Matrix structures are alternatives to the centralisation/decentralisation models for organisational structure. In organisations subject to rapid change, traditional hierarchies and functional silos may be unresponsive to the need for change. In a matrix structure, functional staff report to the head of their professional discipline, e.g. procurement, finance or human resources, but work in multifunctional project teams alongside other disciplines and report to another manager. One of the weaknesses of matrix structures is that staff have two sets of objectives and two supervisors. For example, the procurement staff may be functionally accountable to the Chief Procurement Officer [CPO], but work in devolved multifunctional project teams, where they are accountable to the project manager. The procurement focus may be on releasing value, while the project team may be focused on achieving project timescales, and this may create tensions for practitioners working in a matrix structure. See also Structure, Federal.« Back to Glossary Index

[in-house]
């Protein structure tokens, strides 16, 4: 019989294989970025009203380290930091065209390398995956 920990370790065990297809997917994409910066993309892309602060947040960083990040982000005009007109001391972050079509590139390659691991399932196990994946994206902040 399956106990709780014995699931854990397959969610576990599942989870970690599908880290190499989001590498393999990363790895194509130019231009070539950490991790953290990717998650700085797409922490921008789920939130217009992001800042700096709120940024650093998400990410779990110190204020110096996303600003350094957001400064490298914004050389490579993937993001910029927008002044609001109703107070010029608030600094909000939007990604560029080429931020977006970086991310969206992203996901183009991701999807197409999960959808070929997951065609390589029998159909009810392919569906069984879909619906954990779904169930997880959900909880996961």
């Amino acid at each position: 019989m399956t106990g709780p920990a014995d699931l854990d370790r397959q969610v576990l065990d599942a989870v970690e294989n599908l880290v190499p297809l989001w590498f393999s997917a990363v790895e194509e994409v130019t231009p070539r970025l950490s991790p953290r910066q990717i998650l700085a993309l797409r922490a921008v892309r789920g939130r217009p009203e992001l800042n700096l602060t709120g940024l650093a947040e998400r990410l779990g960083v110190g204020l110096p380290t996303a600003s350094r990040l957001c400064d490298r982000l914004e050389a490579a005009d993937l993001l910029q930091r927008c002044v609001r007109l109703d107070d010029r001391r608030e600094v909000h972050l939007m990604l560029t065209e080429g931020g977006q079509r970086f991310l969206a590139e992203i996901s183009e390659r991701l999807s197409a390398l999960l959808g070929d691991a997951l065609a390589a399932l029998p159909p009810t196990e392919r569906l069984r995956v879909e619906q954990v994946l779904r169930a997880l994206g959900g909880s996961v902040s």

Discover the world’s largest Glossary of Procurement terms
With over 800 Procurement specific terms (and growing) you will find everything you need to know or thought you knew about the Procurement function. Our aim is to provide you with a comprehensive list collated from the Comprara Groups hub of training and consulting source materials.The Procurement Glossary has been compiled by industry expert Paul Rogers.